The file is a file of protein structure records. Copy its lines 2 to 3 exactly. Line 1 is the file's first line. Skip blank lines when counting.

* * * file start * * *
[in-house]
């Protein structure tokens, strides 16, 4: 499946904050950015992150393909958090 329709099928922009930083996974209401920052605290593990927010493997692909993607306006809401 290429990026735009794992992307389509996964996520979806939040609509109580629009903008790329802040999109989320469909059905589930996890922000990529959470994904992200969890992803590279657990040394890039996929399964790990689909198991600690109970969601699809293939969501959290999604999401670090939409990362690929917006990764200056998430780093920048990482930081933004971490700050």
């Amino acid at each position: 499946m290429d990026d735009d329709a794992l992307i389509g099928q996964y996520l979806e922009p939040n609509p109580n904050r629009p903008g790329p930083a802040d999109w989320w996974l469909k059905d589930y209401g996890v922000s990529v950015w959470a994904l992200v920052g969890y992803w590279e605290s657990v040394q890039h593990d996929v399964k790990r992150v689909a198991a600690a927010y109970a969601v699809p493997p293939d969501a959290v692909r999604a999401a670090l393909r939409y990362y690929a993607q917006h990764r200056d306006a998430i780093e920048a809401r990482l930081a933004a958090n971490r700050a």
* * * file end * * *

């Protein structure tokens, strides 16, 4: 499946904050950015992150393909958090 329709099928922009930083996974209401920052605290593990927010493997692909993607306006809401 290429990026735009794992992307389509996964996520979806939040609509109580629009903008790329802040999109989320469909059905589930996890922000990529959470994904992200969890992803590279657990040394890039996929399964790990689909198991600690109970969601699809293939969501959290999604999401670090939409990362690929917006990764200056998430780093920048990482930081933004971490700050």
């Amino acid at each position: 499946m290429d990026d735009d329709a794992l992307i389509g099928q996964y996520l979806e922009p939040n609509p109580n904050r629009p903008g790329p930083a802040d999109w989320w996974l469909k059905d589930y209401g996890v922000s990529v950015w959470a994904l992200v920052g969890y992803w590279e605290s657990v040394q890039h593990d996929v399964k790990r992150v689909a198991a600690a927010y109970a969601v699809p493997p293939d969501a959290v692909r999604a999401a670090l393909r939409y990362y690929a993607q917006h990764r200056d306006a998430i780093e920048a809401r990482l930081a933004a958090n971490r700050a």